It is a scene of no small significance. A team of Israeli soldiers in their distinctive khaki uniforms and yellow helmets working alongside Egyptian firefighters in dark blue with their gold or red hard hats.
By Penny Spiller
BBC News Online, Taba
The suspected al-Qaeda attack on an Egyptian hotel full of Israelis has forced a rare co-operation between the two nations.
These Middle East neighbours were at war for 30 years after Israel's founding in 1948 - and even since the peace treaty of 1979 relations have been cool and often strained.
Rescuers from both sides concentrate on the task facing them
Fetouh Hassanin of the Egyptian Red Crescent calls the co-operation at Taba a historic moment.
"This has been born out of tragedy but I think it is going to bring us closer in future and change the way of thinking," he said.
Col Gideon Bar-On, spokesman for the Israeli rescue effort, described it as "good co-operation" between the two nations.
But there may be some way to go before the two are working with real mutual understanding.
In the garden of the Hilton hotel where rescue workers rest in the shade of the trees there is little sign of integration.
Egyptians sit in groups dotted around the garden. Israelis are clustered mainly around the tent they have put up as the operation's headquarters.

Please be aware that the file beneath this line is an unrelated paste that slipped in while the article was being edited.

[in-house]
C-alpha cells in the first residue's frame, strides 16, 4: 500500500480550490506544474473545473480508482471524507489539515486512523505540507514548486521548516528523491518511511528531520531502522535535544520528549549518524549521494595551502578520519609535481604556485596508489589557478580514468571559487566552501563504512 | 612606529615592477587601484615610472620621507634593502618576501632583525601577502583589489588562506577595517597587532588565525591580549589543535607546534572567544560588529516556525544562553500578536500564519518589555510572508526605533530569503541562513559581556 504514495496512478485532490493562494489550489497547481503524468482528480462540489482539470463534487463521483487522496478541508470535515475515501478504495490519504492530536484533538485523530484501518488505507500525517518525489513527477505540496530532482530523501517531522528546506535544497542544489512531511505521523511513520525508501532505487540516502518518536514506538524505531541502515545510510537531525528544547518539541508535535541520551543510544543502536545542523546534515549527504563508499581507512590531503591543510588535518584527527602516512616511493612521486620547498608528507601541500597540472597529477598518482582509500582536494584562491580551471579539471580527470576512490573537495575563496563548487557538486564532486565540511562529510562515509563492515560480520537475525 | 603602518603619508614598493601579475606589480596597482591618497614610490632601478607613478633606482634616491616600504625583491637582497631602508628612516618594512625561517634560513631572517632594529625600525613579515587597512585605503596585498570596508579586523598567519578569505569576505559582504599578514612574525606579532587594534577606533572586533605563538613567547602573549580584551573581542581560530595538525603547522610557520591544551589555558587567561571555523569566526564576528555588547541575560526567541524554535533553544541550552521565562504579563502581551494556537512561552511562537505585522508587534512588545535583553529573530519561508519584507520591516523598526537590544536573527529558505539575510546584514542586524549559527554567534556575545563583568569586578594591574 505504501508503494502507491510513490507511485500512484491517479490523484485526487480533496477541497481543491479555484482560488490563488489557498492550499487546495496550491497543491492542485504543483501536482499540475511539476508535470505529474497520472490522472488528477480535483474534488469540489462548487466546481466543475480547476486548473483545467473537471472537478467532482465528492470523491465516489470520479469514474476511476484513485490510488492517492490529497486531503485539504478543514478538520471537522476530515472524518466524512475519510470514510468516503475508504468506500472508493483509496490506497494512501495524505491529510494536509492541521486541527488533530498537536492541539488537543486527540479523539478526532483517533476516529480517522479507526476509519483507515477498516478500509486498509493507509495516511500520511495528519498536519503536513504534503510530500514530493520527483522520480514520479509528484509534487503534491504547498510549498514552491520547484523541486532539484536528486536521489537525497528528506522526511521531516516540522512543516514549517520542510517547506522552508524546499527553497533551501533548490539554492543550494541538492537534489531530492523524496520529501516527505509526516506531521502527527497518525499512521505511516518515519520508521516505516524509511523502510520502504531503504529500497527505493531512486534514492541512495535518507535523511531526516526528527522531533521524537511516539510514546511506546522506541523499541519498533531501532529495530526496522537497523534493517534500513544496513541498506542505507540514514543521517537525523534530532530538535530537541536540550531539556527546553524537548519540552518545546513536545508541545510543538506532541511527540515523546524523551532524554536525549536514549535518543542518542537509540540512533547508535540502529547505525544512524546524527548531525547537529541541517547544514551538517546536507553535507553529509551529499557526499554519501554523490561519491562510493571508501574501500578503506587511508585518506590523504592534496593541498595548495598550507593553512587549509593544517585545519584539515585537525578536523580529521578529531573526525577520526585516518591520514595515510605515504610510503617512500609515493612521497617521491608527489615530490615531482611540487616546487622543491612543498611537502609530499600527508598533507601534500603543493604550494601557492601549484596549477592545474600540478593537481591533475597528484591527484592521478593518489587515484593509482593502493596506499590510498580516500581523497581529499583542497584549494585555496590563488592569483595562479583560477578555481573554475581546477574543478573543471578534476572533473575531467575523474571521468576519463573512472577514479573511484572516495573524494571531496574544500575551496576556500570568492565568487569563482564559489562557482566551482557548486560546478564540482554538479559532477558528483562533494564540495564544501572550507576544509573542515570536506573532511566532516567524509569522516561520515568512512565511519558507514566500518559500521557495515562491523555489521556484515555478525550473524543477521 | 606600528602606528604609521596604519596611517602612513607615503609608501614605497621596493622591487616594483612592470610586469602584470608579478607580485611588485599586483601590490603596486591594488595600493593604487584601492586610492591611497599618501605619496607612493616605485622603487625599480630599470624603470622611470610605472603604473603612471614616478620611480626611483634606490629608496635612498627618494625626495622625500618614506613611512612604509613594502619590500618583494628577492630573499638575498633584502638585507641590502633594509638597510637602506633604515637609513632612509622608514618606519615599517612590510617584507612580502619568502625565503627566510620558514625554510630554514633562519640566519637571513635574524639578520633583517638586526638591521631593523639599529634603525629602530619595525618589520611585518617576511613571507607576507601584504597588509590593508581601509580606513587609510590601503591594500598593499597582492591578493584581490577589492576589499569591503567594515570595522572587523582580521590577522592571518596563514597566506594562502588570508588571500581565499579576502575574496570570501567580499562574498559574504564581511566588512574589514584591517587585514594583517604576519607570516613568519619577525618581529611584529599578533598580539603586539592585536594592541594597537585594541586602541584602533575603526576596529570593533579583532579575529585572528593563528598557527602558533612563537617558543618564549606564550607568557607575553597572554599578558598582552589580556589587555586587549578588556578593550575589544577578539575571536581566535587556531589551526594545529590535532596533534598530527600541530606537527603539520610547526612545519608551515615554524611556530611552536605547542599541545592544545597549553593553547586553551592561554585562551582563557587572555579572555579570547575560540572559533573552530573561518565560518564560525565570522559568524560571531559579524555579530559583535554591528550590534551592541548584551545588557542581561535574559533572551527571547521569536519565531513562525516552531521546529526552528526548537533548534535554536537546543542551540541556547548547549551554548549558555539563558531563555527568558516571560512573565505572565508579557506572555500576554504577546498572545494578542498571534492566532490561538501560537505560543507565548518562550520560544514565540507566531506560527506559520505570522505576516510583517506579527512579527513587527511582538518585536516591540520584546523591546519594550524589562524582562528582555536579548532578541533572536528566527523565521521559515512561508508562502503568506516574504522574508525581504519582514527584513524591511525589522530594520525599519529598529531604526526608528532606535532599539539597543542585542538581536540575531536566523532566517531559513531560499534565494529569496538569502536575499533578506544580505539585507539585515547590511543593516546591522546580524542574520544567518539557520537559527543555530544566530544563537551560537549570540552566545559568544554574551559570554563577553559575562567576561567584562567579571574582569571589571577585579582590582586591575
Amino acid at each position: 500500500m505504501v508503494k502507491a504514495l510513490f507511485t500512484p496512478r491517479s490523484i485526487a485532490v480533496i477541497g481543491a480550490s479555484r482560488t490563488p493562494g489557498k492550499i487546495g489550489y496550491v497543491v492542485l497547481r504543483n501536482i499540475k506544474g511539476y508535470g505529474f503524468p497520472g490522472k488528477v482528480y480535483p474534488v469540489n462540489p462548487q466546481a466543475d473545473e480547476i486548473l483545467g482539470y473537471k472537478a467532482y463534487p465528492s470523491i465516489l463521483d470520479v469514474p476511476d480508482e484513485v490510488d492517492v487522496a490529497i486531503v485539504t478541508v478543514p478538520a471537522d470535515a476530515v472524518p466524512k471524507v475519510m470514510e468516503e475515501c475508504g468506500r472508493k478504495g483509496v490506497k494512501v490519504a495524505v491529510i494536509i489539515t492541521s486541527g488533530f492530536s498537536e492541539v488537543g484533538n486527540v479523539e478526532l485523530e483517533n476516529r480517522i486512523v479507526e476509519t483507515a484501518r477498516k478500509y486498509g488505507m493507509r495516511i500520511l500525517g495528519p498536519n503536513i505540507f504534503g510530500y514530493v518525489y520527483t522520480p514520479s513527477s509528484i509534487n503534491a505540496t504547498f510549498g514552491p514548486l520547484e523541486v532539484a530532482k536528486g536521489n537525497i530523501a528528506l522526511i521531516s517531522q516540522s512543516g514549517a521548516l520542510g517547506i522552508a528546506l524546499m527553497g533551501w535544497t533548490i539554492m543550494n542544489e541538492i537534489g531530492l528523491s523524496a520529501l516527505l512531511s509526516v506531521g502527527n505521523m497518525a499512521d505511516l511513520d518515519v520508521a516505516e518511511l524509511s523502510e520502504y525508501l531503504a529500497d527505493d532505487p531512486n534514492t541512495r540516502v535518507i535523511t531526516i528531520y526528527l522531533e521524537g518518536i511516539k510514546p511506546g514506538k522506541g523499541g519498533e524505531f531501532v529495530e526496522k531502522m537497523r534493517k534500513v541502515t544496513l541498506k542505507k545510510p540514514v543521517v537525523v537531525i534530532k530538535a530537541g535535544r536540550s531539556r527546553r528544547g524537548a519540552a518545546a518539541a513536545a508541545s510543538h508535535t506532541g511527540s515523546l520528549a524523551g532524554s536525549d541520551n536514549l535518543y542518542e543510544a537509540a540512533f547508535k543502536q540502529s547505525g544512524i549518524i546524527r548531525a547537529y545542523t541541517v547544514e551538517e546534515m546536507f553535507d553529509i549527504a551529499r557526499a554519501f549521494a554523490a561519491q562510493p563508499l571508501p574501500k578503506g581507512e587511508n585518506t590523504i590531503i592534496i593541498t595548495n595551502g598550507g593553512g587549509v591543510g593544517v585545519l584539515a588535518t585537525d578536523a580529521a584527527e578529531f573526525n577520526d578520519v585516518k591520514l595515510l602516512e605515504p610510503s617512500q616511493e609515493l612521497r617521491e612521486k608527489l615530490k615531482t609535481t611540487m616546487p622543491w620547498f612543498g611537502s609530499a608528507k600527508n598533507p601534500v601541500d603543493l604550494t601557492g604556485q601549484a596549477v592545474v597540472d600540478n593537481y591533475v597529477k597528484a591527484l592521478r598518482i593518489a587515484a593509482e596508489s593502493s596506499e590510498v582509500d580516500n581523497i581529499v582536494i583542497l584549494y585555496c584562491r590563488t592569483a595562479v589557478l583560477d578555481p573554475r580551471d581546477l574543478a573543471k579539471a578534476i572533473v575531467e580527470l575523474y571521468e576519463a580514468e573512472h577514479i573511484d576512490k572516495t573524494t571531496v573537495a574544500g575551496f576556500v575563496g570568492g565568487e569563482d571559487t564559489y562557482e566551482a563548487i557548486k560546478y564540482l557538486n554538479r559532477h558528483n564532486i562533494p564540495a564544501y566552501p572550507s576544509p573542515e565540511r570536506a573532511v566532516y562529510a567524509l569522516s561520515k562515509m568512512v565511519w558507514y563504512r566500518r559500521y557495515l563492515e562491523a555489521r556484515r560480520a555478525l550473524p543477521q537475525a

They share water and food but there is not much communication between the two.
There is little doubt - with their wealth of expertise in dealing with such crises - that the Israelis are leading the effort.
They have brought in cranes, hi-tech detection equipment, and some 150 reservists in their national and international search and rescue division to the site in Taba.
Seventy soldiers are on the site at any one time.
By comparison, Egyptians have a team of 50 from their fire service and military using more basic equipment to clear the rubble.
Egyptian police are also on hand guarding the site.
An Israeli soldier who wanted to be identified only as Amnon said there had been some frustration with the Egyptians at first when they were forced to remain at the border for five hours shortly after the blasts occurred.
He said language was also a problem with few Israelis able to speak Arabic and few Egyptians with an understanding of English.
But he said they were working well together on the site itself.
The two countries are sharing the grief
"Obviously we have much better equipment. The Egyptians are mainly using their hands to clear the rubble. But we have a great deal of experience doing this work. Certainly the Egyptians we have been working with have been doing a good job."
Zelig Feiner of Zaka, the Israeli group that specialises in recovering and identifying victims of bomb attacks, agrees.
He said that the Israeli team was very aware that it was working on Egyptian soil.
"We are working well with the Egyptians, we have been able to help them identify their dead. And they are providing us with manpower."
Fetouh Hassanin of the Egyptian Red Crescent admits that they are having to overcome a long history of mistrust and misunderstanding.
"But we have been brought together by this extreme circumstance," he said.
"I think we are talking to each other in a very respectful way."